Families of TWA 800 victims remember crash on 10th anniversary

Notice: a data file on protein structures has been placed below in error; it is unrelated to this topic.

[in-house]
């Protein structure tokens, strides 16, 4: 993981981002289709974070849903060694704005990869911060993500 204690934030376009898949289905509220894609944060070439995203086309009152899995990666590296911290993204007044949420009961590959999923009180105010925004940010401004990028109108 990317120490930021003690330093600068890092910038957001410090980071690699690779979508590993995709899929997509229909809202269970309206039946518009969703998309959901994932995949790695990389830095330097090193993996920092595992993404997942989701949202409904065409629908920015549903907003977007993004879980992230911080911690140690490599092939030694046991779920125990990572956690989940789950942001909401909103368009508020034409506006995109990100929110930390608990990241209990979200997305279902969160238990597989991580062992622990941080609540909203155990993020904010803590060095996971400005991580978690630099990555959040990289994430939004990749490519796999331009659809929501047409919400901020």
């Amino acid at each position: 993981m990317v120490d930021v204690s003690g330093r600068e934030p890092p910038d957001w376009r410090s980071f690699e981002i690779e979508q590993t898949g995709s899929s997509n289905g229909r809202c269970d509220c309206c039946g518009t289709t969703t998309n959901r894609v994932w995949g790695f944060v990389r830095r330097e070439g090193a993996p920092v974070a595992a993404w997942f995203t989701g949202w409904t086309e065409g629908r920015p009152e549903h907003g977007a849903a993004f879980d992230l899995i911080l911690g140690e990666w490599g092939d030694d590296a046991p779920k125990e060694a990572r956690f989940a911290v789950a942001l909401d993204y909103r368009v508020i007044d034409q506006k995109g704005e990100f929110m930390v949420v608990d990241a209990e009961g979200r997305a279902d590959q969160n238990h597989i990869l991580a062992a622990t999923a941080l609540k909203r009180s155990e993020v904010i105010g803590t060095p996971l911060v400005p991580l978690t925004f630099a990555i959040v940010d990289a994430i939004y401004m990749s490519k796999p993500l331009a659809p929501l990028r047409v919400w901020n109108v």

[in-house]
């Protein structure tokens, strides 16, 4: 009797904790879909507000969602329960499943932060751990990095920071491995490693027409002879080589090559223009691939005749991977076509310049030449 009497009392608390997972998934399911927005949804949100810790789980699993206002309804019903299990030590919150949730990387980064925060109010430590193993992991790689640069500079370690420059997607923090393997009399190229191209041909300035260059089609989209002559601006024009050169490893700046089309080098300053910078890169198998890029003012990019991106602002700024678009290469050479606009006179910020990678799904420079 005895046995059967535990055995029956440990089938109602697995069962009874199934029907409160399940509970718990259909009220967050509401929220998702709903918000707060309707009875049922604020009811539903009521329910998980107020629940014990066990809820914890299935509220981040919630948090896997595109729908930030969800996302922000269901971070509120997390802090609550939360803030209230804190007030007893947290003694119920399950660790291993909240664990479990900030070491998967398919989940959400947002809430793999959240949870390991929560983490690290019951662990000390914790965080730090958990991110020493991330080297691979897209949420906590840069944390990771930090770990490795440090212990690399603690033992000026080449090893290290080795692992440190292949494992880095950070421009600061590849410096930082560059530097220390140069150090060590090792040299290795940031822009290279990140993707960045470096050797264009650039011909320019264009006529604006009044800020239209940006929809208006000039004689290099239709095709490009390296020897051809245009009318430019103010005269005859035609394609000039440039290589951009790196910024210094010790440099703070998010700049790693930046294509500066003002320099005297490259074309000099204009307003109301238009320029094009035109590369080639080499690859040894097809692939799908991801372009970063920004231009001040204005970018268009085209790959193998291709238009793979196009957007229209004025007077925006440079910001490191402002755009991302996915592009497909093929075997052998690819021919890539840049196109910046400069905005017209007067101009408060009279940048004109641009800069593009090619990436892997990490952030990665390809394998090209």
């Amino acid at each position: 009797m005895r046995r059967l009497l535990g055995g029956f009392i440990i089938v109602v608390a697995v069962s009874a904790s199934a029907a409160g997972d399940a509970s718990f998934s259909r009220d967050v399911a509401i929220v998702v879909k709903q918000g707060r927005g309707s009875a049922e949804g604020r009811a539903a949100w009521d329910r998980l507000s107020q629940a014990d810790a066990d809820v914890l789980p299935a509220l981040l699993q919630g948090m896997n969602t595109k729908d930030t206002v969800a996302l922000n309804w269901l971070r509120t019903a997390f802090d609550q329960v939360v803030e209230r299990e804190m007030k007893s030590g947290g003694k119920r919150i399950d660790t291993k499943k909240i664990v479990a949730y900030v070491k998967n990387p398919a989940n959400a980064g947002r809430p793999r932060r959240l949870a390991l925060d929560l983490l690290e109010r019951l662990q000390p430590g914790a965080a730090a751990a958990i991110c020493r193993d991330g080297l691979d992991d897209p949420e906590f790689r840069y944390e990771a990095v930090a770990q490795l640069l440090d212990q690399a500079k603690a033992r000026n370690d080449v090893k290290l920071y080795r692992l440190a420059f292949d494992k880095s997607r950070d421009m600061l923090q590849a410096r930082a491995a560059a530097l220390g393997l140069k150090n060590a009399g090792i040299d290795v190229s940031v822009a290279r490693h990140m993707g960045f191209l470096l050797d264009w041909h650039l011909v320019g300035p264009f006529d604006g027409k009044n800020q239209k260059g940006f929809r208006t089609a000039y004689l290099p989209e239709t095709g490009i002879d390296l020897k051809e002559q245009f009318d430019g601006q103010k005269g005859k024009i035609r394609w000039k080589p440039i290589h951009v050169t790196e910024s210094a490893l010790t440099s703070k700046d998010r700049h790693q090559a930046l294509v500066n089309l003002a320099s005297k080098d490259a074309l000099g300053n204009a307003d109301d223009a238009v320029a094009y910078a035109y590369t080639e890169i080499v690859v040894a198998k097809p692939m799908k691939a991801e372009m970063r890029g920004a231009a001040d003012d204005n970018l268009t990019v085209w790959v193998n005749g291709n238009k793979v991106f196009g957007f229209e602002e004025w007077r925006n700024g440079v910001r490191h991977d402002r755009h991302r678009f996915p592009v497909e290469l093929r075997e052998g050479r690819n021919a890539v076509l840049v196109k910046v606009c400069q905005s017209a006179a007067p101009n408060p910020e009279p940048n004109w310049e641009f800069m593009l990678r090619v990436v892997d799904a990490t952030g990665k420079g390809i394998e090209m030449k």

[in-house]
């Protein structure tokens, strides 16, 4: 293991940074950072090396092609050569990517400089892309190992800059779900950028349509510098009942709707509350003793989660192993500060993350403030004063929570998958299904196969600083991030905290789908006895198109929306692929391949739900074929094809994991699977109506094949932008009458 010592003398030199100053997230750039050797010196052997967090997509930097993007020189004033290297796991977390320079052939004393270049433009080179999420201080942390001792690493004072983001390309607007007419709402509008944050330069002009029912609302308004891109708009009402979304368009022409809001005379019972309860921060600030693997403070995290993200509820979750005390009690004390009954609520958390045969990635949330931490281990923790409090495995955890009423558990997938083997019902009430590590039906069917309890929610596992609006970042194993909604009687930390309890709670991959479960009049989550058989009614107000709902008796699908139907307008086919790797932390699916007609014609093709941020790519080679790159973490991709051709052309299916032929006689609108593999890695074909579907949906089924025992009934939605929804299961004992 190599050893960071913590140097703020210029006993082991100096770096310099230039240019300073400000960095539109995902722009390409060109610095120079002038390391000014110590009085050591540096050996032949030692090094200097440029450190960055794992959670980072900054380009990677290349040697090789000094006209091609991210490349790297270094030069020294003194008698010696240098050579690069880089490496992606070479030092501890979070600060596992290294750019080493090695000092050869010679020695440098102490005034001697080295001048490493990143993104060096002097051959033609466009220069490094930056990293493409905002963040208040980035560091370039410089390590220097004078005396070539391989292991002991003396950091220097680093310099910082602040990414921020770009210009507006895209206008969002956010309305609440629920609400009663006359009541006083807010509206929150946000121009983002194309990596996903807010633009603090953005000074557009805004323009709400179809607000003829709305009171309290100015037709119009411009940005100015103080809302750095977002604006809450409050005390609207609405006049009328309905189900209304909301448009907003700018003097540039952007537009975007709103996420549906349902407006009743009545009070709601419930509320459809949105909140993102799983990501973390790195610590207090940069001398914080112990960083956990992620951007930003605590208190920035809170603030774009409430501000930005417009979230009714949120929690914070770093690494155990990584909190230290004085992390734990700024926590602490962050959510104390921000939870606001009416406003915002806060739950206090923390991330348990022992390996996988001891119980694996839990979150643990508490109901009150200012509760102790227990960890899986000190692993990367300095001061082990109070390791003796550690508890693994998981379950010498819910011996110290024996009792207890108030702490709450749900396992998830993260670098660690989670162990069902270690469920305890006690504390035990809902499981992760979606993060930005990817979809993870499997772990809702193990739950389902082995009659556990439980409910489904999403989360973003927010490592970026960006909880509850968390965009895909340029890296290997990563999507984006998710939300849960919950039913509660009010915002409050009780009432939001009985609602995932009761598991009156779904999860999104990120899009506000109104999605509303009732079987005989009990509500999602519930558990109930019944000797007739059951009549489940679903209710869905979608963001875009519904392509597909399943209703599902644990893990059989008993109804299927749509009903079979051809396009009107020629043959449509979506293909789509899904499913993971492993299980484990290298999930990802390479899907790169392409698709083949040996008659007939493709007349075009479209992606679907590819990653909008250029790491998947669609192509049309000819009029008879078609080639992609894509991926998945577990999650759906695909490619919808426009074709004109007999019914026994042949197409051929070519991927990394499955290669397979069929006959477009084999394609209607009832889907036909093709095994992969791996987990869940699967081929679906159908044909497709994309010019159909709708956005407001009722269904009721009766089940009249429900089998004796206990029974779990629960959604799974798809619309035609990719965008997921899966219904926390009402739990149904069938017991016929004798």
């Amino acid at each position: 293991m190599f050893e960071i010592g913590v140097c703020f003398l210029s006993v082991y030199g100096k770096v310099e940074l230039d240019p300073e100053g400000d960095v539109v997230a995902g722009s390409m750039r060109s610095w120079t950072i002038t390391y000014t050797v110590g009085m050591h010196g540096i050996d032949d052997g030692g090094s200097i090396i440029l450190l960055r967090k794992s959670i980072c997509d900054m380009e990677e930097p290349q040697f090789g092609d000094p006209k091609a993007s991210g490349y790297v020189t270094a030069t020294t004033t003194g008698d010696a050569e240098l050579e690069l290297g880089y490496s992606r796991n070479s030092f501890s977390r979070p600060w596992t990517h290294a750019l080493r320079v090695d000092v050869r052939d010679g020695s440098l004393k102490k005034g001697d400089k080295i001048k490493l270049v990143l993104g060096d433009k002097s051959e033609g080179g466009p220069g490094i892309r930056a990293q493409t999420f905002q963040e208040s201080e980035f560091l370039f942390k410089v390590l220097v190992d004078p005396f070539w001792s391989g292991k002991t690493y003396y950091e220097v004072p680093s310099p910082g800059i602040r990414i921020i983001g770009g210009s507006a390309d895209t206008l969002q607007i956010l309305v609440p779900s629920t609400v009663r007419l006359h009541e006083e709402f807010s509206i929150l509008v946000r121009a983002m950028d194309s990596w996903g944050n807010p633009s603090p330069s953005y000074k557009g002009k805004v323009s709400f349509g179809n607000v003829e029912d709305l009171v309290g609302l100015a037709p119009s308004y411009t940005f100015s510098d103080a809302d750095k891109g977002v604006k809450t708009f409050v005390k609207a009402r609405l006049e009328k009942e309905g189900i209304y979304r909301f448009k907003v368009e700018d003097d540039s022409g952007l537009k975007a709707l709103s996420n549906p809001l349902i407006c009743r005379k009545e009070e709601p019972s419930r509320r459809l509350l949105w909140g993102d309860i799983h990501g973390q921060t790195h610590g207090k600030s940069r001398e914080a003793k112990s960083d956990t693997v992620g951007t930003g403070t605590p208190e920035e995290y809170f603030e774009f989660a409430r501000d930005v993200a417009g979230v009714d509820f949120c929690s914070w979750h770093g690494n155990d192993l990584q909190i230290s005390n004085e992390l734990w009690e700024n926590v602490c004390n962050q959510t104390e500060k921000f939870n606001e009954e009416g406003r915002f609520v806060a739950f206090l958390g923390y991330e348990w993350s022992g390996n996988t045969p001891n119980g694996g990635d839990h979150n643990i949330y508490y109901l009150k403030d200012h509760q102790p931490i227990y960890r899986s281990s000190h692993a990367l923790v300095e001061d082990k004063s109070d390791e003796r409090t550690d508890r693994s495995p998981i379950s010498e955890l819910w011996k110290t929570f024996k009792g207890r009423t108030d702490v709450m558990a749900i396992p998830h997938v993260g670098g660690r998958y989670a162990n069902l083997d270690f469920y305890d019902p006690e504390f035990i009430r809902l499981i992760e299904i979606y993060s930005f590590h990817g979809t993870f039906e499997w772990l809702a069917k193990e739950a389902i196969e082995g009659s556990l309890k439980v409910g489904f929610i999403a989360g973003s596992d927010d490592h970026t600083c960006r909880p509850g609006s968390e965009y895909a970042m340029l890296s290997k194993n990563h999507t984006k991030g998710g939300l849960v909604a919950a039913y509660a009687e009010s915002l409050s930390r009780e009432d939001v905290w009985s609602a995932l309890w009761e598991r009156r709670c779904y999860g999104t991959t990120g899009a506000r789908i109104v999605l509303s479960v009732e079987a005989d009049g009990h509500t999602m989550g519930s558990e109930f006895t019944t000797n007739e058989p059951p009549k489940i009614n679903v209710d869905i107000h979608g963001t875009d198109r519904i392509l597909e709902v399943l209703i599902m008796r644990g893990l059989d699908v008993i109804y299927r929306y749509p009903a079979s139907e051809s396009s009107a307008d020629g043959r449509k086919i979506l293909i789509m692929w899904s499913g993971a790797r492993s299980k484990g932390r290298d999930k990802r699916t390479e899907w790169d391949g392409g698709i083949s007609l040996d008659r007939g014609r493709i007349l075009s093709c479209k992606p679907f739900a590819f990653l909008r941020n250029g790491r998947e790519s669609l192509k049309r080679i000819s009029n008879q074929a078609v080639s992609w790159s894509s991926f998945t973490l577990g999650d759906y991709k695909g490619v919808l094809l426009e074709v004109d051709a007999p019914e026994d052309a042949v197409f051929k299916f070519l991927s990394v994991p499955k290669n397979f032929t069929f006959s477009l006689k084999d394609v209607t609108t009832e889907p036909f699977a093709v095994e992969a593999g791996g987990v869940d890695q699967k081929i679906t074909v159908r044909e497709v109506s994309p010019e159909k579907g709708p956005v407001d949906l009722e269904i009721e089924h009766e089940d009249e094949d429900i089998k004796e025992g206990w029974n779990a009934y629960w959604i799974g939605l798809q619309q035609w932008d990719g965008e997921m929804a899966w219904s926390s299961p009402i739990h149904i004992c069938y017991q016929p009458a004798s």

SHIRLEY, N.Y. – On a steamy afternoon similar to the day 10 years ago when they hugged their loved ones for the last time, relatives of the 230 people who died in a fireball aboard TWA Flight 800 gathered Monday to dedicate the final piece of a memorial to the victims and the rescuers who raced in vain to the crash site.At a park that is the closest piece of land to where the jet exploded, an expansive memorial was completed Monday with the dedication of an abstract black granite sculpture called “The Light.” The sculpture was designed by Henry Seaman, whose cousin died in the crash, and is the centerpiece of the TWA 800 memorial at Smith Point County Park.Victims’ families had placed wedding rings, teddy bears and other mementos in a sealed vault under the sculpture, along with the last unclaimed property from the crash of the trans-Atlantic flight.It is painful for me to have lost my brother. I think about him every day,” said Christophe Delange of Paris, a computer engineer, whose brother, Sylvain, 35, was an artist. “But it is more painful for my niece. She was 7 years old and losing her father. That’s been very difficult for her to endure.”Also honored Monday were the rescuers who toiled in the search for survivors amid burning jet fuel and mangled bodies during 72 straight hours of work after the crash.John Seaman, head of the TWA Flight 800 Family Association and the uncle of 19-year-old victim Michele Seaman, introduced the rescue effort’s commander – Coast Guard Rear Adm. Tim Sullivan – as the man who represented “all the king’s horses and all the king’s men.””My crew was initially very disappointed, very upset that we failed many of you,” said Sullivan, his voice cracking. Sullivan was the only speaker who received a standing ovation from the audience of about 1,000.Gov. George Pataki and Seaman placed a wreath in front of the sculpture as bagpipers played “Amazing Grace” and “God Bless America.”Only minutes after taking off from Kennedy Airport, TWA Flight 800 to Paris exploded, raining carnage on the Atlantic Ocean off Long Island. Among those killed were 16 high school students from Montoursville, Pa., and five chaperones who were traveling to Paris as part of a French Club trip.Initially, investigators were not sure if the calamity that killed all 230 people aboard on July 17, 1996, was caused by a bomb, a missile or mechanical failure. Following an exhaustive, four-year investigation, officials determined that TWA 800 was destroyed by a center fuel-tank explosion – likely caused by a spark from a short-circuit in the Boeing 747’s wiring that ignited the tank’s volatile vapors.Despite the finding, conspiracy theories linger.”There will always be a segment – although this segment is pretty small – of people who for whatever reasons, they like to keep their names in the news or whatever, who honestly believe in these conspiracy theories,” said Robert Francis, the former vice chairman of the National Transportation Board, who led the investigation and attended the service.Fourteen flags at the entrance of the memorial represent the victims’ nationalities. After the service, the flags were lowered to half-staff in tribute. A large granite wall, similar to the Vietnam Memorial in Washington, displays the victims’ names.The memorial garden features stone benches and massive black stone tablets that tell the story of the victims, as well as the rescue workers and boaters who raced to the fiery scene.Visitors can mill quietly through the space, pausing to read engravings on the gray stones such as “Jamie, we miss you Mom and Dad.”Besides the memorial dedication, a prayer service was planned for Monday evening, followed by a candlelight ceremony culminating with a Coast Guard aircraft fly-by and the placement of a memorial wreath in the ocean, said Frank Lombardi, a spokesman for the memorial organizing committee.—Associated Press writer Pat Milton contributed to this report.